Tax dispute drives massive Aussie car collection to estimated $30M auction
If you’re looking for a bargain, you might want to check out the cars from the Gosford Classic Car Museum. The southern hemisphere’s largest collection of classics has hit the block after a two-year barney with the Australian Taxation Office.
Bidding for the collection started at just one buck as Lloyds Auctioneers clears out some 200 cars and motorcycles valued at a cool $30 mil. The cars are among hundreds that the museum, located about an hour north of Sydney, started amassing four years ago.
The most desirable cars already command stratospheric prices. Bidding on the 1976 Ferrari 365 GT4 Berlinetta Boxer stands at $312,773, for example. You can still pick up a 1958 AWZ P70 project car for just $170, too. Want something a little nicer? A 1961 Renault Dauphine Gordini remains a steal at $4300, while bidding on the 1956 Hudson Hornet has climbed to $5700. You can bet those prices will climb before bidding closes April 7.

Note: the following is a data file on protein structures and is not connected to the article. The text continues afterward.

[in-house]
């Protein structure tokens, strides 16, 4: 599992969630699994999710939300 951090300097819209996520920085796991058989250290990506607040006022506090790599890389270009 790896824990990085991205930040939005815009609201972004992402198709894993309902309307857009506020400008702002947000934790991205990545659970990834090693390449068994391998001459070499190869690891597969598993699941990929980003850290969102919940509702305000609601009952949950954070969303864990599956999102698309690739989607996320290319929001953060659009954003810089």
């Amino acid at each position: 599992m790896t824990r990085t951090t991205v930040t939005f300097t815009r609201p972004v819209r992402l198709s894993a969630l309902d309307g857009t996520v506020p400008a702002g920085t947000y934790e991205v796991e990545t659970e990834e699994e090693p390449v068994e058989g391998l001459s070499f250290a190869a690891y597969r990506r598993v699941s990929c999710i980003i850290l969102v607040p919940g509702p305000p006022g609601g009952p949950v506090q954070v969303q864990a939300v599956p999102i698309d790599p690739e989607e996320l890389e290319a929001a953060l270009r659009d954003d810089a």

An ongoing dispute with Aussie tax officials forced Gosford to shut down despite drawing an average of 10,000 visitors each month. The museum, founded by longtime car enthusiast Tony Denny, features some 400 cars from Australia, Europe, and the U.S. The full collection, valued at $70 million, includes iconic models from marques as varied as Lamborghini, Chrysler, and Holden.
Jason Fischer, Gosford’s workshop manager, told the Central Coast Express Advocate that Gosford Classic Cars was established as a showroom for interested buyers to view luxury cars with the museum element of the business being used as a way to generate interest and promote the sale of luxury vehicles. When the ATO audited the business in December 2016, it decided that the business should be classified as both a luxury car seller and a museum, making it a “dual-purpose venture.” That meant Gosford could no longer claim luxury car tax exemptions.
“We still have no answer from the ATO on why, as a matter of principle, promoting new vehicles by purchasing cars for test driving and inspection only is acceptable, while promoting the sale of cars using the museum concept is not,” Fischer told the Express Advocate.
Lloyds Auctions COO Lee Hames expects heavy bidding as the end of the auction nears. “This impressive collection of classics is highly important to motoring enthusiasts and collectors,” Hames told Yahoo Finance. “Because there is such a wide range of European, Australian, and American classics, we are expecting thousands of people to show up.”
Some of them will surely score a bargain. While most of the cars will likely stay Down Under, this gorgeous E28 M5 has us Googling shipping costs from Sydney.